Detecting Rogue DHCP servers

I don't know why there aren't more simple ways to detect rogue DHCP servers.  It can have nasty effects on a network and can be difficult to diagnose and it's easy for it to happen. Someone can plug in a machine set to share its internet connection and bam.

I wrote a perl script to detect rogue DHCP servers in nagios.  I found one on the web here but I wanted it a bit more flexible so the hosts it was testing were in the nagios config files rather than in the script itself.  It's a debian policy thing I like.

So I adjusted the script.  It requires the check_dhcp plugin which for me was part of my ubuntu nagios install.  It takes options "-v" and a list of servers.   In your nagios-plugins/configure file the command looks like:

The script can be downloaded from here. (Sorry the link is corrected now!)

Post on new version can be found here.


#!/usr/bin/perl -w
# nagios: -epn
# the above makes nagios run the script separately.
use POSIX;
use lib "/usr/lib/nagios/plugins";
use utils qw(%ERRORS);

sub fail_usage {
  if (scalar @_) {
    print "$0: error: \n";
    map { print "   $_\n"; } @_;
  print "$0: Usage: \n";
  print "$0 [-v [-v [-v]]] (server-ip) [(server-ip) (server-ip) ....] \n";
  print "$0 [-v [-v [-v]]] [-s] (server-ip) [[-s] (server-ip) (server-ip)....] \n";
  print " \n";
  exit 3 ;

my $verbose = 0;
my %servers=();

# examine commandline args
while ($ARGV=$ARGV[0]) {
  my $myarg = $ARGV;
  if ($ARGV eq '-s') {
    shift @ARGV;
    if (!($ARGV = $ARGV[0])) { fail_usage ("$myarg needs an argument"); }
    if ($ARGV =~ /^-/) { fail_usage ("$myarg must be followed by an argument"); }
    if (!defined($servers{$ARGV})) { $servers{$ARGV}=1; }
  elsif ($ARGV eq '-v' ) { $verbose++; }
  elsif ($ARGV eq '-h' or $ARGV eq '--help' ) { fail_usage ; }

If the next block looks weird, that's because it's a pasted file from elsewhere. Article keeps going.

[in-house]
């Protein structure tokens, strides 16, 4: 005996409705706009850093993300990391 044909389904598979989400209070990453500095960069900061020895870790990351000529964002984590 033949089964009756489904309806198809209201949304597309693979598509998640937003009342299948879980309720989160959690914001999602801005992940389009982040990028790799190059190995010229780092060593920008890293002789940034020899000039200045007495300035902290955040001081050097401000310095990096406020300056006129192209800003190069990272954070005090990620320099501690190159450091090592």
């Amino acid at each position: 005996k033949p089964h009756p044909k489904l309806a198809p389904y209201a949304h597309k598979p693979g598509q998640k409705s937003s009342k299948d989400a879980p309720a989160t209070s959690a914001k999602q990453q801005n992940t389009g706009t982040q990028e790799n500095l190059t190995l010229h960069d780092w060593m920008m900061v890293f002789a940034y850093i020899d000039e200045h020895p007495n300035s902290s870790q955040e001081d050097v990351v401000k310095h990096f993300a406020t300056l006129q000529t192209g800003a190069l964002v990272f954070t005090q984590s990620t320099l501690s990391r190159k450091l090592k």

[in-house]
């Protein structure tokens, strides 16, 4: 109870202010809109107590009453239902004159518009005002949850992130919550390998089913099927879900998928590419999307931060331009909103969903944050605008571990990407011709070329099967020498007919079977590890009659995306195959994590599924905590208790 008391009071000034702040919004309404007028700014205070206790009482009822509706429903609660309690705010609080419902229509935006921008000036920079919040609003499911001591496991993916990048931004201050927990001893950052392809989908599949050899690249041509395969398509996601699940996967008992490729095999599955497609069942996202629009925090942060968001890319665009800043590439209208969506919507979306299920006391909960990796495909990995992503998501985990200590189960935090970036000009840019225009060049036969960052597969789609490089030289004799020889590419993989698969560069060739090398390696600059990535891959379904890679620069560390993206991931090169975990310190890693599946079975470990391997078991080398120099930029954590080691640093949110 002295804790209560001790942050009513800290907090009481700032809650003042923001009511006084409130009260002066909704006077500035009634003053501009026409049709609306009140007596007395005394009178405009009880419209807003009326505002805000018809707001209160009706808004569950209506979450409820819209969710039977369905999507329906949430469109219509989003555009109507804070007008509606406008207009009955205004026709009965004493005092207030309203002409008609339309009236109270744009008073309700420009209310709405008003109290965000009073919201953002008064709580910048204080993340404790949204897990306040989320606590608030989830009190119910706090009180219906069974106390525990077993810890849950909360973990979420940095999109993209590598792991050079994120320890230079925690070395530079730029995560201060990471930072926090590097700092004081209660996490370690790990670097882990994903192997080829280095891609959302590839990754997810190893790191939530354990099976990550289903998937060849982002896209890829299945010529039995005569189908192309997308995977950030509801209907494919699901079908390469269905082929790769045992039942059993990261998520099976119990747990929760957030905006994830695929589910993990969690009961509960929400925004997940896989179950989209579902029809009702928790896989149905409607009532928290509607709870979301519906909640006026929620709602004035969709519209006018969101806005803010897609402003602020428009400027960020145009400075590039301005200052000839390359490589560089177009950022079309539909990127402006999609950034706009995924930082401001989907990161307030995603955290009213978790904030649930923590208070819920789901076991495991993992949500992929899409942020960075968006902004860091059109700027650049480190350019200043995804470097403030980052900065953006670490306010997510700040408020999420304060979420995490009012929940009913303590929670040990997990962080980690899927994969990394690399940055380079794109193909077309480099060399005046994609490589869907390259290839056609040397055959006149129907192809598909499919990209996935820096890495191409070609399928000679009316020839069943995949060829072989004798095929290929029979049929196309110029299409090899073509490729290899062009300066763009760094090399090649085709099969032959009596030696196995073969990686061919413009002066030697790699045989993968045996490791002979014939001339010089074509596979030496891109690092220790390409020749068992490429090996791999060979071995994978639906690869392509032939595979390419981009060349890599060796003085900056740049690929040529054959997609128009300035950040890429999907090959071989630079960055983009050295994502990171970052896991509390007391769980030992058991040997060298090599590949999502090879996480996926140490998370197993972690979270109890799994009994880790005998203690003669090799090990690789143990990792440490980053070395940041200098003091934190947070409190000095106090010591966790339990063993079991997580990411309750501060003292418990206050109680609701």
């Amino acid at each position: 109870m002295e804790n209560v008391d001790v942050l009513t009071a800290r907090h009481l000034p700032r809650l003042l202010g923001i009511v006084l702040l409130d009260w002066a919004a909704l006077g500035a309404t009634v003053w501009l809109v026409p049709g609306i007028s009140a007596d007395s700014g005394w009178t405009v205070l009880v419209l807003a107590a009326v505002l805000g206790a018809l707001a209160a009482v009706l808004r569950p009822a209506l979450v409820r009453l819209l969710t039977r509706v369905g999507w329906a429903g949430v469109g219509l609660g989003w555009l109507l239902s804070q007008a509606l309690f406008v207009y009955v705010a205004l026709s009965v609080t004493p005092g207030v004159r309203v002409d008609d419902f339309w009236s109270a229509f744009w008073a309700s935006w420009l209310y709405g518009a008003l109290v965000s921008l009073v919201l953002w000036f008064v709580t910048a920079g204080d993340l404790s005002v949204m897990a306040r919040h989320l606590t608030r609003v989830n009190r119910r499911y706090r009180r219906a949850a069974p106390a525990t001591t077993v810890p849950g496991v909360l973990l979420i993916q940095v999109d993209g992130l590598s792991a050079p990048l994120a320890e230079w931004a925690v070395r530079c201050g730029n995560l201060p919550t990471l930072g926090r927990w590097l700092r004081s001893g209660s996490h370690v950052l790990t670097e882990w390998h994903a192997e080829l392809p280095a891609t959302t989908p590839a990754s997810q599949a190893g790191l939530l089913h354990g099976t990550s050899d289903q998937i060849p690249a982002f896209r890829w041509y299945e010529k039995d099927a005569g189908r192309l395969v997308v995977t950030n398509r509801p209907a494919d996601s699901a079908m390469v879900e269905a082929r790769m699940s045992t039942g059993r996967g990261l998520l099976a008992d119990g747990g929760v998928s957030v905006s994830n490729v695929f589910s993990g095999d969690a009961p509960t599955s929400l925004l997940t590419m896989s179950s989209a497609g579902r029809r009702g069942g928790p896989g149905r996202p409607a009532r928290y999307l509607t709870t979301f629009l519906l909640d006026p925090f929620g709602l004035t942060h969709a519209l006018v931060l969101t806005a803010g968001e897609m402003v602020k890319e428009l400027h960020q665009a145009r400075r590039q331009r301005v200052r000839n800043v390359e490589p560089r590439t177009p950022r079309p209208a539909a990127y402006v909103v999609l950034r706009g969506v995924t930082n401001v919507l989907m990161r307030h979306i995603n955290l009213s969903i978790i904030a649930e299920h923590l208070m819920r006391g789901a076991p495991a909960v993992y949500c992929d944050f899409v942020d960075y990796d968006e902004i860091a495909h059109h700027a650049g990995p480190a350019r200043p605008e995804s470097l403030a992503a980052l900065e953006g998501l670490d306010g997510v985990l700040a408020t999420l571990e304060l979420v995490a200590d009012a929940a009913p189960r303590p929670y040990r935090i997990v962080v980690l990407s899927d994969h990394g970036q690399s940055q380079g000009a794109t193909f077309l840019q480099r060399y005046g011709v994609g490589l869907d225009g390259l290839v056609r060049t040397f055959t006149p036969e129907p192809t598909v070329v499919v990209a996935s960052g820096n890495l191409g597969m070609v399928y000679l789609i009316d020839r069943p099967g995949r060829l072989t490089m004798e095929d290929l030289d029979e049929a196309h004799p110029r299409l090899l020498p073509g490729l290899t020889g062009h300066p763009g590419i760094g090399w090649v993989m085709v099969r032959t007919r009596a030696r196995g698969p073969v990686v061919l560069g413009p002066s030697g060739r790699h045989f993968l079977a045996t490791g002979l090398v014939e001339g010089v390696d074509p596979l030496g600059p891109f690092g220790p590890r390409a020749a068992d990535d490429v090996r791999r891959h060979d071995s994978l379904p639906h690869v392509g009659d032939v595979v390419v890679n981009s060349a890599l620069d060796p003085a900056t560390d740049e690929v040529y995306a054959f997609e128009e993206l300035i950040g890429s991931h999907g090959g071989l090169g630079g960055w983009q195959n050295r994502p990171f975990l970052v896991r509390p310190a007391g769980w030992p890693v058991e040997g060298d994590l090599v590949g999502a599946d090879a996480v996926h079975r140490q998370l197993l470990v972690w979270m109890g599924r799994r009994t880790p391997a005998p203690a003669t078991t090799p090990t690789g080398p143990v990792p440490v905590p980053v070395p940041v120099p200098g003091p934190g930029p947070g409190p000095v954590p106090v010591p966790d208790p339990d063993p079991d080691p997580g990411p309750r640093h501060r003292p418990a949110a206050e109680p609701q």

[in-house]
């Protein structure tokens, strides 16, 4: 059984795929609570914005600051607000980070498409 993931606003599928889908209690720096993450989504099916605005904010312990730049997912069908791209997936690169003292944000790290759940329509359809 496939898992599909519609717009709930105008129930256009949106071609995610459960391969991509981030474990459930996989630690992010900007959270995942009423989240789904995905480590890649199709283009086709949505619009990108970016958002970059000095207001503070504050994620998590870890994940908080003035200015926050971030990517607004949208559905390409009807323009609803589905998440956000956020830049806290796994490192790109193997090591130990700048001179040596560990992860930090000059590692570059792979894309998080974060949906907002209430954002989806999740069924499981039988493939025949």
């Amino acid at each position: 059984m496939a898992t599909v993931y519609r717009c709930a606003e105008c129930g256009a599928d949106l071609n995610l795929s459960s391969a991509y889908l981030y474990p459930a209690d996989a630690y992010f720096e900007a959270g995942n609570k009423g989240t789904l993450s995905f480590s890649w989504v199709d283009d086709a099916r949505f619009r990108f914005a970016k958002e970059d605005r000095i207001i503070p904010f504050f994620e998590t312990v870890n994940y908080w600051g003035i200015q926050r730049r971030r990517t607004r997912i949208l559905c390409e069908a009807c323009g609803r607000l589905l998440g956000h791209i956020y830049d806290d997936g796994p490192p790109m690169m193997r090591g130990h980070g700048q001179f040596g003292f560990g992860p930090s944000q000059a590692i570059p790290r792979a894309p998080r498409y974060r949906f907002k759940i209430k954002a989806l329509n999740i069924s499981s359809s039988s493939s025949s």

elsif ($ARGV =~ /^-/ ) { fail_usage " invalid option ($ARGV)"; }
  elsif ($ARGV =~ /^\d+\.\d+\.\d+\.\d+$/)
# servers should be ip addresses.  I'm not doing detailed checks for this.
    { if (!defined($servers{$ARGV})) { $servers{$ARGV}=1; } }
  else { last; }
  shift @ARGV;

# for some reason I can't test for empty ARGs in the while loop
@ARGV = grep {!/^\s*$/} @ARGV;
if (scalar @ARGV) { fail_usage "didn't understand arguments: (".join (" ",@ARGV).")"; }  

my $serversn = scalar keys %servers;

if ($verbose > 2) {
  print "verbosity=($verbose)\n";
  print "servers = ($serversn)\n";
  if ($serversn) { for my $i (keys %servers) { print "server ($i)\n"; } }

if (!$serversn) { fail_usage "no servers"; }
my $responses=0;
my $responders="";
my @check_dhcp = qx{/usr/lib/nagios/plugins/check_dhcp -v};
foreach my $value (@check_dhcp) {
  if ($value =~ /Added offer from server \@ /i){
    $value =~ m/(\d+\.\d+\.\d+\.\d+)/i;
    my $host = $1;
    # we find a server in our list
    if (defined($servers{$host})) { $responses++; $responders.="$host "; }
    # we find a rogue DHCP server.  Danger Will Robinson!
    else {
      print "SERVICE STATUS:CRITICAL: DHCP service running on $host";
      exit $ERRORS{'CRITICAL'}
# we saw all the servers in our list.  All is good.
if ($responses == $serversn) {
  print "SERVICE STATUS:OK: $responses of $serversn Expected Responses to DHCP Broadcast";
  exit $ERRORS{'OK'};
# we found no DHCP responses.
if ($responses == 0) {
  print "SERVICE STATUS:CRITICAL: no DHCP service responded";
# we found less DHCP servers than we should have. Oh Nos!
$responders =~ s/ $//;
print "SERVICE STATUS:WARNING: $responses of $serversn Responses to DHCP Broadcast. Only ($responders) responded. ";